|Seen from the Jardin d'Acclimation...|
I had very little interest in whatever was inside of it. When I hear the words “contemporary art” in Paris, I immediately lose interest. The Fondation Louis Vuitton, despite opening in late 2014, never made it to my list of priorities. Last week though, that finally changed.
I like being efficient, so when I had to go pick up a race bib for the Bois de Boulogne 10k, it seemed like the right time to check out this fancy Frank Gehry building. It’s located in the park, not far from the pick-up spot, so I planned my route.
I took a Vélib through the park until I reached the massive structure – it seemed much smaller in the photos, and the color was definitely not what I’d been seeing on Instagram for the past year. It was curiously covered with colored tiles, giving it a playful checkered look that popped a bit on this particularly grey day. This installation, by French artist Daniel Buren, officially opens on May 11, but I couldn’t really help but get the preview.
I realized very quickly that I wouldn’t be able to appreciate the entire building without getting into the adjacent Jardin d’Acclimation, the tiny theme park and playground for children. But a ticket to the Fondation’s collection covered that (between 5 and 14 euros).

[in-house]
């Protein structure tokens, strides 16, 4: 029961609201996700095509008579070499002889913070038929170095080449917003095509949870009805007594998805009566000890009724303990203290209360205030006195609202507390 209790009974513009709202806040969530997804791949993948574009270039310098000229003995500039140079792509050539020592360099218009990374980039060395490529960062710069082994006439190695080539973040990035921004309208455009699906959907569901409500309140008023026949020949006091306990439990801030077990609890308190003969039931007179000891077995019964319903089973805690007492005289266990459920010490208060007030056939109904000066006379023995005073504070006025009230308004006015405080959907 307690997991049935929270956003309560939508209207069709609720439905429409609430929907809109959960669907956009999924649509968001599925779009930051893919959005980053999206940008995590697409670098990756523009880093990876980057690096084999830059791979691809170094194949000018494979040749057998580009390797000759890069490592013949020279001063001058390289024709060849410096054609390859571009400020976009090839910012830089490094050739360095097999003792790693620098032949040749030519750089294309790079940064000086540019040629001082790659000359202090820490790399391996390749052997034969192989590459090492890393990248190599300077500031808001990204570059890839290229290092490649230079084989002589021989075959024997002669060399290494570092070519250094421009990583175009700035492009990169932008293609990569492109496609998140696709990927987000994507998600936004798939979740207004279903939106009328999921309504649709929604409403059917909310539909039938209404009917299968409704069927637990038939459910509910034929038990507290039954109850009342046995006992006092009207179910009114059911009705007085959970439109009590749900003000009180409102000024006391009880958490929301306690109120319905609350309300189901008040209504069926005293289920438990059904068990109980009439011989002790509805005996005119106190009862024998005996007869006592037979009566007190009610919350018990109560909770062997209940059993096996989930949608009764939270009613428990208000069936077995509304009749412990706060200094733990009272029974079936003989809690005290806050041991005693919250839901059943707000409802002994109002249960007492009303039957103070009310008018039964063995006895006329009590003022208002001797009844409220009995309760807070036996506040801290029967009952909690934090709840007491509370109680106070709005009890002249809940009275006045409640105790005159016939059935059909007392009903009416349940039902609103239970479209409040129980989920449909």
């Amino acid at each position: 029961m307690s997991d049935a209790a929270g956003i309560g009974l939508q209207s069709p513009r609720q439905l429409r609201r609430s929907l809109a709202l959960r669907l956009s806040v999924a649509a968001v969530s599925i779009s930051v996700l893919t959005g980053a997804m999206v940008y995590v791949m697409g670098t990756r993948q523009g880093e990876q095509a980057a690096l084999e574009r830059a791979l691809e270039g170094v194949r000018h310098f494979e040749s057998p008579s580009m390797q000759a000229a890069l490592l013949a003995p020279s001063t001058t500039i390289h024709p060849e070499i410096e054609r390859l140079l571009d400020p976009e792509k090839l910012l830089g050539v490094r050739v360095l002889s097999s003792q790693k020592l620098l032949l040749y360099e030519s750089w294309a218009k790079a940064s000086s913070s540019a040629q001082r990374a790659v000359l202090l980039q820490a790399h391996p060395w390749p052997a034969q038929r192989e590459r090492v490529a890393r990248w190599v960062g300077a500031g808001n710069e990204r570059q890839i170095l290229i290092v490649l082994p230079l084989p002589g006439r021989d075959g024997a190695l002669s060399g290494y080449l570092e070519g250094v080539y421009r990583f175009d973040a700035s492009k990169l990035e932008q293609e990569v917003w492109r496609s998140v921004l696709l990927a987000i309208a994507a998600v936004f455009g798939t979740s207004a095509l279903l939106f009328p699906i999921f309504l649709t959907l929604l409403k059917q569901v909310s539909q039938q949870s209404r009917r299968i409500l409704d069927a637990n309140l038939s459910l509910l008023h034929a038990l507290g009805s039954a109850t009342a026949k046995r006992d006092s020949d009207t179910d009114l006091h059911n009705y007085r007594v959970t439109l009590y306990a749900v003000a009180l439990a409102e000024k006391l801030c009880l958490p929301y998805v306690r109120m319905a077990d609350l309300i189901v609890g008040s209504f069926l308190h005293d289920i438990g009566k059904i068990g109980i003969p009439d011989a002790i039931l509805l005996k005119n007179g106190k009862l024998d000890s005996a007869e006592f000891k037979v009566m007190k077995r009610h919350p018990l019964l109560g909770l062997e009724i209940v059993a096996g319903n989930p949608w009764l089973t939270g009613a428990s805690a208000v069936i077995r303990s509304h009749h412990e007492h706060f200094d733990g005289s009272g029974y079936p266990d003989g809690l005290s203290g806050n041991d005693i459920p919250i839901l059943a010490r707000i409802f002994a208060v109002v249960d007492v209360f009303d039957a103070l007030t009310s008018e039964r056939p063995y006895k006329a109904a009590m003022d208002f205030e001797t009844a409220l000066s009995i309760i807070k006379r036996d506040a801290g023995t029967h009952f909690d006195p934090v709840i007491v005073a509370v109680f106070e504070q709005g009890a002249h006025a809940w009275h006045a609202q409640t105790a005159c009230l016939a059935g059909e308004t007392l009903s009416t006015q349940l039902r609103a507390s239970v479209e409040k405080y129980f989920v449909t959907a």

I sucked it up and entered the gallery, expecting to hightail it out of thereafter a few minutes.
Of course, however, I was in love with the building, the views, and even the current exhibit on (gulp) contemporary Chinese artists. It didn’t take long. I stood entranced by a film designed with Second Life about city planning, featuring an insanely intricate yet bizarre city built on an island. In another gallery, a statue of the Louvre’s Winged Victory stands upside down on a Buddha’s head. Another item, 50 Arms of Buddha, features fifty different arms holding fifty different items depicting China’s past and present.
|Not as advertised...|
It was just really interesting, and an exciting change from the other museums. Part of the Chinese art exhibit closes on May 2, but the most interesting stuff, in my opinion, will be on display through August 29.
Overall, there were few tourists, which meant I could explore without feeling cramped. The rooftop views of Paris aren’t the best, but I really enjoyed walking through the seemingly billowing sails of Gehry’s building. On the ground floor, all visitors have access to the Jardin d’Acclimation, so I wandered outside to see the building in its entirety.
|La Defense from the top of the Fondation....|
I’m not about to get giddy for the next contemporary art exhibit in Paris, at least not anytime soon, but I’ve got to give the Fondation Louis Vuitton props. From the architecture to the art, it the took me by surprise.